Hi Softlad, and welcome. Here is a link to an old posting of mine that I put up shortly after making my own pond - you may find it useful:
http://www.gardenplansireland.com/forum/about6947.html
Personally, I would not include fish, either, for all the reasons Tippben gives. Enjoy watching your pond take on a life of its own.
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softlad
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PostPosted: Wed May 13, 2015 10:30 pm    Post subject: Reply with quote

My many thanks for your sharing of experience, as I suppose many of us do I started with great energy on the design and digging, having done the work myself that was indeed the easy bit. I now have a pond, size wise sits into the surroundings quite nicely, edged with stones found on the site I do have goldfish and a couple of Koi, I have an 8000 litre pump to a small stream and another 2500 litre pump to a filter all I suppose experimental. The pond itself became colonised with all manner of insect life and probably against your advice but I always wanted to have fish, what was as I said earlier the planting of the pond was daunting so for a start an oxygenator Rotala Rotundifolia, a couple of Lillies, Nymphaea Marliacea Carnea, Nymphaea Attraction, Japanese Water Iris, Lobelia Cardinalis, and when finances allow will add a few more will put up a picture or two whenever it starts to mature a bit as its still a bit sparse lookin, thanks again.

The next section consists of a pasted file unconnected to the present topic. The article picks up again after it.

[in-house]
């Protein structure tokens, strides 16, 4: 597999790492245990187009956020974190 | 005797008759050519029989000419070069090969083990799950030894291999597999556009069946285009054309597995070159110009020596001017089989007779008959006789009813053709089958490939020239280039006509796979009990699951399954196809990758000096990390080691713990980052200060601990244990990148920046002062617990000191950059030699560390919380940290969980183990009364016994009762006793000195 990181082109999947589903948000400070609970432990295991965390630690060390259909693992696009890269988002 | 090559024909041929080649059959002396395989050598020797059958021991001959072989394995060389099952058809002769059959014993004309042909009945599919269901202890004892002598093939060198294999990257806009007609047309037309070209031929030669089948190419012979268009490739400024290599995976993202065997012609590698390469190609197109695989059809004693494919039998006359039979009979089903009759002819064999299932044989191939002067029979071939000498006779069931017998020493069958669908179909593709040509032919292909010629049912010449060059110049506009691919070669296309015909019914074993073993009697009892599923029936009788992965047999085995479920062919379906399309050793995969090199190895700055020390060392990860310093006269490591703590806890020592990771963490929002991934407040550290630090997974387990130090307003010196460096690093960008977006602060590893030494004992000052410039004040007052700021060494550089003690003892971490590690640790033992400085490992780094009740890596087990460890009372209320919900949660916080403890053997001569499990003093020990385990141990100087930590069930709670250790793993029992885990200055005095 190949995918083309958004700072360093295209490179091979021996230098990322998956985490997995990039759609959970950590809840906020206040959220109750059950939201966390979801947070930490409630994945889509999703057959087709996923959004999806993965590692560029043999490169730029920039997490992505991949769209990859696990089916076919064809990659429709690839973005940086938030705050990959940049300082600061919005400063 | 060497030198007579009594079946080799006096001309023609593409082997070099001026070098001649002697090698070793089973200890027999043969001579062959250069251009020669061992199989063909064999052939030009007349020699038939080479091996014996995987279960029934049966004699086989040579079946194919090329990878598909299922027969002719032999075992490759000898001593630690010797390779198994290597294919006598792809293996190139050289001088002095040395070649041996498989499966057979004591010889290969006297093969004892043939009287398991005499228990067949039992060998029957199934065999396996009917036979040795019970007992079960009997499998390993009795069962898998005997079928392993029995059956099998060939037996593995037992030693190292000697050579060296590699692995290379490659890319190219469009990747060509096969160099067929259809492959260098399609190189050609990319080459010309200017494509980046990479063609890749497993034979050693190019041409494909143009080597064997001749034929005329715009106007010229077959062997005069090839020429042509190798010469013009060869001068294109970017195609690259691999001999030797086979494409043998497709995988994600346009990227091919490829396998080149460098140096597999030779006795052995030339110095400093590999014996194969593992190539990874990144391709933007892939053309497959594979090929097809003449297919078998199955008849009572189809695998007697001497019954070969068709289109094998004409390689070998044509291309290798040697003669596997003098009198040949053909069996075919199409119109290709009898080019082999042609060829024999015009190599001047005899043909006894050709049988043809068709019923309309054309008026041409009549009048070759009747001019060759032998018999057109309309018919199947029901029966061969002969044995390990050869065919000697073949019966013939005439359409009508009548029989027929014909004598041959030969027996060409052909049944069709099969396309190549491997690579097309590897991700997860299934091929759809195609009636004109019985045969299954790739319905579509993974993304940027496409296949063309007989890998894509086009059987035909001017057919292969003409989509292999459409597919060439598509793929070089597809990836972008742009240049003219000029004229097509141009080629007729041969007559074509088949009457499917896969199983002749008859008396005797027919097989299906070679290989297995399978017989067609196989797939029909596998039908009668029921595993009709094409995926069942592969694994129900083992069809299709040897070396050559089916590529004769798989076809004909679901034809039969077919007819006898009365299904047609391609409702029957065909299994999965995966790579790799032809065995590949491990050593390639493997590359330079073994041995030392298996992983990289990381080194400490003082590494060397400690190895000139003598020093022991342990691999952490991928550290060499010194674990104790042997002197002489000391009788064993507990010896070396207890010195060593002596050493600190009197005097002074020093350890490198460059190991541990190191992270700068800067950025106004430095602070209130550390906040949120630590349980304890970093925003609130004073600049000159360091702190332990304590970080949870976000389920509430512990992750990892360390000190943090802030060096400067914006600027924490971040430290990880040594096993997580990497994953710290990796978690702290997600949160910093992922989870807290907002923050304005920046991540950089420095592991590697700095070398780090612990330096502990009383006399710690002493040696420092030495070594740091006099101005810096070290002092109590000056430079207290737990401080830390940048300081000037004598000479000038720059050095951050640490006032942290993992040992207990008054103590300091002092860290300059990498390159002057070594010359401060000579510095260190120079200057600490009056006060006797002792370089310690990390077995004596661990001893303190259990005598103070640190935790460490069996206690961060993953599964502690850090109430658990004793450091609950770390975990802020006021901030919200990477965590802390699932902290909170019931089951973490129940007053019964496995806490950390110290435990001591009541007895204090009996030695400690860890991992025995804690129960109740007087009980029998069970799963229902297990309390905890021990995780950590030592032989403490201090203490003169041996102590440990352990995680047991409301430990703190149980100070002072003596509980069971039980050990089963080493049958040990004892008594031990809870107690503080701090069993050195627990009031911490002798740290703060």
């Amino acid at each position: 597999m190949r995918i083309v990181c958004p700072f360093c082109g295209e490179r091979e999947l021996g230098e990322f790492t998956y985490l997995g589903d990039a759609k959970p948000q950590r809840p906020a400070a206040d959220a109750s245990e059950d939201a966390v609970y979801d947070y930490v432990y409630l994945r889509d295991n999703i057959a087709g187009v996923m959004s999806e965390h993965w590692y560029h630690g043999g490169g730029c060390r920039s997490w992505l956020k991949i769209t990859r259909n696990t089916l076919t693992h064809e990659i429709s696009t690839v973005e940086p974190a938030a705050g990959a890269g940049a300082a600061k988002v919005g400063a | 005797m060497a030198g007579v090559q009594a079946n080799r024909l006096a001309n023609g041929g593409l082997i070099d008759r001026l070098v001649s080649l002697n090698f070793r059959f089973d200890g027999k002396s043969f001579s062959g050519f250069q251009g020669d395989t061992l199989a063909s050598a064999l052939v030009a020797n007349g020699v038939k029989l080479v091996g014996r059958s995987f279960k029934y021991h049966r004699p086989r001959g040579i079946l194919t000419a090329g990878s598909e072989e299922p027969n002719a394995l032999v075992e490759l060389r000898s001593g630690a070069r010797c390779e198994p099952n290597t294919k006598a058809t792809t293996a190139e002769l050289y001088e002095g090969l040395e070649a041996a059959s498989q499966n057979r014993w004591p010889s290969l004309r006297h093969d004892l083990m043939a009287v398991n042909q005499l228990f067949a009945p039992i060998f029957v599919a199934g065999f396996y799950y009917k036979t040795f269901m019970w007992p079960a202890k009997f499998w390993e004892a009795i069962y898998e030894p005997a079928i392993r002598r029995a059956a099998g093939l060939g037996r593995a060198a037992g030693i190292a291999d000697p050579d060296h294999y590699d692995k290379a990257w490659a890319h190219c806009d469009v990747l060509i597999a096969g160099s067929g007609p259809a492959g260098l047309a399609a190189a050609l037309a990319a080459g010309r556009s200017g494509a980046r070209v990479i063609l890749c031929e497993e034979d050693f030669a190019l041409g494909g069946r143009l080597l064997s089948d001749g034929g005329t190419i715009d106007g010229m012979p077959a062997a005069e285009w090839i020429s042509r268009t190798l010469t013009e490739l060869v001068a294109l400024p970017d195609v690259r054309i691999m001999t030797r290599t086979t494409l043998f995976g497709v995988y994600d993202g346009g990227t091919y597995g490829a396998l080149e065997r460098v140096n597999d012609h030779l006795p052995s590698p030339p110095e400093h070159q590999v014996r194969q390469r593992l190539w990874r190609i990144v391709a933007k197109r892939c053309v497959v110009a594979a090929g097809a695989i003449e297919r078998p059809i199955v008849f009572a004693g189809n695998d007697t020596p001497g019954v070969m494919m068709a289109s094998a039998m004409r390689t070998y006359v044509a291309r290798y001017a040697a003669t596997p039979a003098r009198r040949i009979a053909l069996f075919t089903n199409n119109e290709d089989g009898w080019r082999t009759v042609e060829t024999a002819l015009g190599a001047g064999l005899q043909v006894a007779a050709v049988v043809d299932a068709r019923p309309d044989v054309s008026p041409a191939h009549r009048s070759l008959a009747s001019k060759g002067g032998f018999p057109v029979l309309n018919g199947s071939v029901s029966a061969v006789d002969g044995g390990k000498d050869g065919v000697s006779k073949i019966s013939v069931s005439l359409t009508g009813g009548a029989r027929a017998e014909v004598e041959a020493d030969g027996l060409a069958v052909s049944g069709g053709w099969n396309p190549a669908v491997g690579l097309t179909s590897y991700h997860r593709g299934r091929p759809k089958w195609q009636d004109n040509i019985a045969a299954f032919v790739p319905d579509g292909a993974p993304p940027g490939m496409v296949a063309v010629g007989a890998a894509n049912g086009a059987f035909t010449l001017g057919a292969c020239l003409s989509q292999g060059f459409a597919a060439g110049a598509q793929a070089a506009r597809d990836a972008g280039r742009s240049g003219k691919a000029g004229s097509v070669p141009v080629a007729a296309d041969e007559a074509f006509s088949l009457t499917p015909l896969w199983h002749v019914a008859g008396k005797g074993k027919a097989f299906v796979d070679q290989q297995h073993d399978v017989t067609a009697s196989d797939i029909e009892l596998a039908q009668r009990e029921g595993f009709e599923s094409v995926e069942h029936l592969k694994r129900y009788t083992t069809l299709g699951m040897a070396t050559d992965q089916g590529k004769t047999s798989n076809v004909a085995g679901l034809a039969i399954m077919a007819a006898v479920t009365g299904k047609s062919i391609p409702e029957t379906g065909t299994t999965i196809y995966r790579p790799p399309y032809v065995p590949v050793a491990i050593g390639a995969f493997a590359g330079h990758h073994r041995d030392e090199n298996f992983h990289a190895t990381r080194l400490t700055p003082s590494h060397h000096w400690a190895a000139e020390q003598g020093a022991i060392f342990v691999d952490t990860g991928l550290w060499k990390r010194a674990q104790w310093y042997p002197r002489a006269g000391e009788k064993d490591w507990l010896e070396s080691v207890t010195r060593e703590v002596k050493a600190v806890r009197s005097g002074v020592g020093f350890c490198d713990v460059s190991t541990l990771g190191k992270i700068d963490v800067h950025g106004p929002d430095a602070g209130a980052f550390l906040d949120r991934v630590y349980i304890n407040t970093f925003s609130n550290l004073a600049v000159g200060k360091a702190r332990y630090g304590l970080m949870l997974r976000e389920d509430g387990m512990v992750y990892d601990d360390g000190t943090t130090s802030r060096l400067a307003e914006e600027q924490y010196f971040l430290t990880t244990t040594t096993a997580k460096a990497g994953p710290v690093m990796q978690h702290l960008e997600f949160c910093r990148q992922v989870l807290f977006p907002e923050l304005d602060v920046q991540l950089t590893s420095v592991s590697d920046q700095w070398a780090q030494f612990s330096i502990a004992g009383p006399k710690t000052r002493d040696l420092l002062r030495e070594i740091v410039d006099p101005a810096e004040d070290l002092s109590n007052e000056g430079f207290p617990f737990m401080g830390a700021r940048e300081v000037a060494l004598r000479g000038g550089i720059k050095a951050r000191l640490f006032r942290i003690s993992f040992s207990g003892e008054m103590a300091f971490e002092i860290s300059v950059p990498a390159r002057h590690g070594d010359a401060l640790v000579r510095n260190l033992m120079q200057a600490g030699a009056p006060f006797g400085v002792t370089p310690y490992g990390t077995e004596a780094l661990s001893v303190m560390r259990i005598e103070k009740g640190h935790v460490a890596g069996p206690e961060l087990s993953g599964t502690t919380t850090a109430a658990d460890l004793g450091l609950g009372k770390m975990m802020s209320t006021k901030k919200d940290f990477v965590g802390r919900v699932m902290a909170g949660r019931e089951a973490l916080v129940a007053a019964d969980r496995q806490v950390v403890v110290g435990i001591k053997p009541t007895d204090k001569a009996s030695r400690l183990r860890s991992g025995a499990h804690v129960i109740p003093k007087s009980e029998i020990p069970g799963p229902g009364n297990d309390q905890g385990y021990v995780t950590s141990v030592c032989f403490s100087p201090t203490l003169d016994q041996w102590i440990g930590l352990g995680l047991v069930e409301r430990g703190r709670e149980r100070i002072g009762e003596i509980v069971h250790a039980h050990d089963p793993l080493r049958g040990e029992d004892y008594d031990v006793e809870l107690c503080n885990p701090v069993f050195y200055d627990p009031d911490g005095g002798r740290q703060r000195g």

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Good guy
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PostPosted: Wed May 13, 2015 10:38 pm    Post subject: Reply with quote

Good luck with the lobelia. Something ate mine - the snails, I think. Let's see some pics pls. We're a nosy lot as well as being helpful😊
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Greengage
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PostPosted: Thu May 14, 2015 7:00 am    Post subject: Reply with quote

Dont plant Elodia crispa. its on the invasive list have a lok at what not to plant.
http://invasivespeciesireland.com/what-can-i-do/be-plant-wise/know-what-you-grow/
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kindredspirit
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PostPosted: Thu May 14, 2015 9:05 am    Post subject: Reply with quote